Dragging and tripping, the undead moved faster than expected. With their arms out, fingers curled, teeth gnashing, the first wave attacked.
At first touch, each SEAL used his baton to isolate an arm and spin his attacker. Then the knife blade slid along the back until it found the neck. A hard saw with the serrated edge and the head fell free to hang by gristle and skin as the zombie dropped, lifeless once more.
A male voice spoke through Walker’s Multiband Intra/Inter Team Radio (MBITR) headset. “Increasing volume to five decibels. SEALs, move apart.”
The four SEALs did as commanded. Each one set one foot forward like a fencer, their helmeted faces pointing toward the ground, as they concentrated on what little hearing they were allowed as their only sense.
Holmes encountered a raised crypt and quickly pulled himself atop it. Yank, YaYa, and Laws remained on the ground. They moved their batons and knives in a slow dance, waiting.
They didn’t have long. Thirty more zombies rose from places along the ground where they’d been placed earlier. The problem with cemeteries in New Orleans is that the water table is too high to bury someone in the ground. Instead, people must be buried in aboveground crypts, which can run from the utilitarian to the elaborate. Since the SEALs didn’t want to raise the dead of unknown families, the crypts themselves were kept shut. Instead, Naval Special Warfare Command had requisitioned a number of cadavers, which had been strategically placed along the ground by a cohort of confused Navy seamen, who knew better than to question the details of their classified mission to relocate the recent dead.
Holmes spun as he felt a zombie brush his lower leg. Walker watched through his scope when she turned to face Holmes. She’d been a beautiful girl before something had smashed in the side of her face. She grabbed the SEAL’s leg and tried to pull him to her, but she lacked the strength, instead creating a stationary target for Holmes’s weapons. He slammed the tip of the knife into the center of her skull. Her body ceased all function. He pulled the knife free as she fell.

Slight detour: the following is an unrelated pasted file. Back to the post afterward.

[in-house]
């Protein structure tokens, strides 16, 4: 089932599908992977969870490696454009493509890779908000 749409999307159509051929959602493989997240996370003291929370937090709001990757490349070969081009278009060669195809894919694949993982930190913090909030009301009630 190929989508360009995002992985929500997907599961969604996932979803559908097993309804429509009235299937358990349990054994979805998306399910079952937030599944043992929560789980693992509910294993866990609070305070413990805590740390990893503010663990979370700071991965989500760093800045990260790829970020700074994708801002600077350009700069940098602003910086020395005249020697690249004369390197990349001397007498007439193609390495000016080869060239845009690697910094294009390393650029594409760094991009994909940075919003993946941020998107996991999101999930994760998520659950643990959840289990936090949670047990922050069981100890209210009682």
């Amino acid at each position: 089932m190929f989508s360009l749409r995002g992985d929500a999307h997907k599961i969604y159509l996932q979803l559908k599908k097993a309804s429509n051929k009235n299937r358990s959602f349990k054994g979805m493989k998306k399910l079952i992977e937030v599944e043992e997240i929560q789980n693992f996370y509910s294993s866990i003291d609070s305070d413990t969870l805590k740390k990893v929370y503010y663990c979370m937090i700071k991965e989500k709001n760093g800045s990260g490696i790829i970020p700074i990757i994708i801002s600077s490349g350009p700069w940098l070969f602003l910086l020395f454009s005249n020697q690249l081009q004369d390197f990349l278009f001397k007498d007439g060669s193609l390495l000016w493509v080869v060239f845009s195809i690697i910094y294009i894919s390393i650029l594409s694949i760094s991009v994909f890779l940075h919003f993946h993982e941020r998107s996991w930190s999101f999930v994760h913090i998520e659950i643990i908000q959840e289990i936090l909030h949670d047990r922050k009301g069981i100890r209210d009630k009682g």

But Holmes had no time to waste. Two more zombies moved toward him. An African American zombie who was tall and muscled enough to have played professional basketball grabbed one of Holmes’s arms. An overweight, balding white guy grabbed one of Holmes’s legs. Holmes kicked out to rid himself of the zombie on his leg, but as he did, he was jerked off balance by the taller one.
Walker quickly scanned the other three SEALs and saw that while each was engaged, they were holding their own, except for possibly Yank, who had lowered his head and was ramming himself into a clot of three zombies. Still, they were on their feet and fighting, not at all like the SEAL team leader, who was now on the ground and straddled by a freakishly tall zombie. Even while Holmes fought desperately to rid himself of the creature on his chest, the overweight zombie was trying to chew on his leg. Try as the zombie might, he couldn’t bite through the Kevlar, nor could he find a way around it with the booted foot of Holmes’s other leg continually slamming into his face.
Walker prepared to fire. The objective of the training was to help better prepare the SEALs for situations where they had limited use of their senses. No one was supposed to die. In fact, it was Walker’s job to make sure that no one did. Still, he hesitated, watching through the scope as Holmes fought for his life. Walker could afford his boss a few more seconds. After all, nothing was faster than a sniper round.
The zombie kept trying to grab the side of Holmes’s head as if it were a basketball. The fact that Holmes had a metal helmet on didn’t seem to deter the zombie, and Holmes himself kept acting as if the helmet weren’t there. Why not let the zombie try and bite through the composite metal?
It was as if Holmes realized this at the same time Walker thought it. Holmes relaxed and the zombie immediately grabbed his head. He brought it to his face to get a better hold and snapped his jaw shut, breaking several teeth on the metal.